dmidecode is standard on Linux, too. I think error correction will happen by default with ECC RAM installed, but if your kernel is monitoring the memory controller to track the memory error rate, that would be another confirmation that you have ECC RAM. (check the kernel log.) – Peter Cordes Mar 25 '15 at 8:49
  • How do you check if the memory controller is tracking that? mcelog? – Hennes Mar 25 '15 at 10:52
  • I don't have access to any ECC-equipped servers anymore, but I'd look for a kernel log message about it. Maybe there isn't one. There's a link to something about it on buttersideup.com (best domain name ever for a project, IMO). – Peter Cordes Mar 25 '15 at 11:14
  • 1
    I think you should explain in your answer what to conclude about ECC if Total Width is 72 bits or 64 bits. – A.L Mar 26 '15 at 15:02
  • 1
    "The Total Width: 72 bits is the part you are looking for." And what do I do after I've found it? – endolith Oct 15 '16 at 21:53

If you look at the physical memory module, ECC will usually have 9 (sometimes more) chips. Non-ECC will have only 8 (or rarely, 8x2=16).

ECC vs non-ECC (Image courtesy of Puget Systems)

  • 9 chips for the 10 bits per byte on the ECC module? – Hennes Mar 25 '15 at 20:50
  • 5
    @Hennes: You can have 10, but 9 is far more common. The memory is typically split into chunks of 72-bits (8 bits read at once from each of 9 data-chips), with 64-bits of data + 8-bits of error-correction in each chunk. See here for more technical info. – BlueRaja - Danny Pflughoeft Mar 25 '15 at 21:38
  • 1
    As a more general rule, if the number of memory chips are divisible by 3 then the module is ECC. – James Mertz Mar 26 '15 at 15:00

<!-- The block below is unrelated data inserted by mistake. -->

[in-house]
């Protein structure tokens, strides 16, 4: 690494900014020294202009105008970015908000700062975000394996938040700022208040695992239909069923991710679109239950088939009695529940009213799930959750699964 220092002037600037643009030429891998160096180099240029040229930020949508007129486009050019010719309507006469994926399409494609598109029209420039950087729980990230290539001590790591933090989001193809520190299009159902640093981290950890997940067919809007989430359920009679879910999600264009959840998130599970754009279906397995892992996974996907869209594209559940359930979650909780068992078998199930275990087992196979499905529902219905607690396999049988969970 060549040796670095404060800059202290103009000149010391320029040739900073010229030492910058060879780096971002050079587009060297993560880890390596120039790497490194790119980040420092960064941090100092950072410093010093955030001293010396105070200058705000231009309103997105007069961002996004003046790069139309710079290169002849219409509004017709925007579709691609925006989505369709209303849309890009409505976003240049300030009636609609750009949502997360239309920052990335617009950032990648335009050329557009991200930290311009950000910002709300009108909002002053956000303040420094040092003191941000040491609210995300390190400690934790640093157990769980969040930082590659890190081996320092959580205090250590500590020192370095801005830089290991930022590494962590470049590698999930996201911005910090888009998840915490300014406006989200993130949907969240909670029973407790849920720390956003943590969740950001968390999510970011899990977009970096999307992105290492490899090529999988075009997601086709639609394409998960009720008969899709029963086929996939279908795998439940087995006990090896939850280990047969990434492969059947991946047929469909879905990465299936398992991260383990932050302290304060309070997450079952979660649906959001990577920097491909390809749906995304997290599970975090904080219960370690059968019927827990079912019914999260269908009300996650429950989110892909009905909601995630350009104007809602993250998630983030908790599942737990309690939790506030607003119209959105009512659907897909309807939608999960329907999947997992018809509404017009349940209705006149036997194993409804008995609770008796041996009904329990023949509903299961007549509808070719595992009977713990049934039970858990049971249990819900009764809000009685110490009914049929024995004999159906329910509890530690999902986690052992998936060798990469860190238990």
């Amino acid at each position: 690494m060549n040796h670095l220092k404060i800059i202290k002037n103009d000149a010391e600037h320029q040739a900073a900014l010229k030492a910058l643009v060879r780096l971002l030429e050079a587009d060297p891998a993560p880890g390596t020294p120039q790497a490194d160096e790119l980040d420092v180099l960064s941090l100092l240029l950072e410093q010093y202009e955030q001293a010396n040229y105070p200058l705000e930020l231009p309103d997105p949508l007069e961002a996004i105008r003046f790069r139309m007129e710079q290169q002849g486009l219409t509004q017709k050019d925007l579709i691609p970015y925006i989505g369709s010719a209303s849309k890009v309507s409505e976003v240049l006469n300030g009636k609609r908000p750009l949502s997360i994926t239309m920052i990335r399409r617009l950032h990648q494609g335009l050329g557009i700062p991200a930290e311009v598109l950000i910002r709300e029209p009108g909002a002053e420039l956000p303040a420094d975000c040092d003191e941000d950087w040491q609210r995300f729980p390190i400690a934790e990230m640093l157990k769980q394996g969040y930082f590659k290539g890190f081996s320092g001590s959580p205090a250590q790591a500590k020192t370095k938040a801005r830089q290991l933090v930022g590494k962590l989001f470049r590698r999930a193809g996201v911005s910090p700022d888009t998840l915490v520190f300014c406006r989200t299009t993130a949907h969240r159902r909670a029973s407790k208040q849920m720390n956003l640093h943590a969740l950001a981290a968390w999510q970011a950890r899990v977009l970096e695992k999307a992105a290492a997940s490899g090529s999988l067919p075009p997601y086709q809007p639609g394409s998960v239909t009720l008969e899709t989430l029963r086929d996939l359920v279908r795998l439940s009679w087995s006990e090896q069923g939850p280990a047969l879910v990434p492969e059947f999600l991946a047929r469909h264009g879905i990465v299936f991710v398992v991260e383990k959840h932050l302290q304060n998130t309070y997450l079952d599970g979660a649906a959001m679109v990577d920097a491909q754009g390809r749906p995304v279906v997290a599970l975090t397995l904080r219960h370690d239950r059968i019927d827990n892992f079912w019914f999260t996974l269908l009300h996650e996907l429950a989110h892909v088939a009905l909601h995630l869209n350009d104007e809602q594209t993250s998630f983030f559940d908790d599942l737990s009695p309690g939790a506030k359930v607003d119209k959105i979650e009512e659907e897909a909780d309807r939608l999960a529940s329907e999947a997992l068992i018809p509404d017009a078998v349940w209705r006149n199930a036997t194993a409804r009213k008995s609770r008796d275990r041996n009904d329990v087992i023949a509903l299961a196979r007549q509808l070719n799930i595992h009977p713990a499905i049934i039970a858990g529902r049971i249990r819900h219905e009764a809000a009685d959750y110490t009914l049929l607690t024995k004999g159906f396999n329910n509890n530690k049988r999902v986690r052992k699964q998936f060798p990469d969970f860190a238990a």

• When copying any content (including images) you must provide attribution. – Mokubai Apr 2 '15 at 6:51
  • 1
    @endolith since the sites inception, and as per the help centre: How to reference material written by others. – Mokubai Oct 15 '16 at 22:02

On a Mac you can look in the System Information application to determine ECC status of the Computer and each RAM module.

/Applications/Utilities/System Information

Select Memory on the right pane, under the hardware section.

Then with the "Memory Slots" listing selected. The window below should show an ECC status.

See picture below:

System Information App window

Also as an FYI each RAM slot will have a Status field if there is a problem detected in a RAM module the status will be a value other than "OK"

  • Does "Disabled" mean the ram is non ECC ? it's not quite clear from your answer – mounaim Nov 14 '16 at 16:27
  • That's correct a status of "Enabled" would means that he RAM is ECC. – MrDaniel Nov 24 '16 at 19:28

inxi can do that:

$ sudo inxi -m -xxx
Memory:    Array-1 capacity: 32 GB devices: 4 EC: None
           Device-1: ChannelA-DIMM0 size: 4 GB speed: 1333 MHz type: DDR3 (Synchronous)
           bus width: 64 bits manufacturer: Kingston part: KHX1600C9D3/4GX serial: B7ED5A53


Here non ECC-RAM modules are used EC: None

  • Is the 4 EC: None the value I should be looking for? – James Mertz Mar 25 '15 at 19:29
  • Just the EC: None. The 4 is part of the previous field (devices: 4). – duskwuff Mar 25 '15 at 21:25

You might also try a free app like Belarc. Gives a bunch more info about your system also...

I have used the software a few times. I have no affiliation with this software, but I do know that it is used by some universities.

I can not provided a screen shot of the results because it contains confidential data, but the web site should provide some examples. Its pretty straight forward (and fast), download the file, run it and the results are presented.

protected by James Mertz Mar 26 '15 at 15:01

Thank you for your interest in this question. Because it has attracted low-quality or spam answers that had to be removed, posting an answer now requires 10 reputation on this site (the association bonus does not count).

Would you like to answer one of these unanswered questions instead?

Not the answer you're looking for? Browse other questions tagged or ask your own question.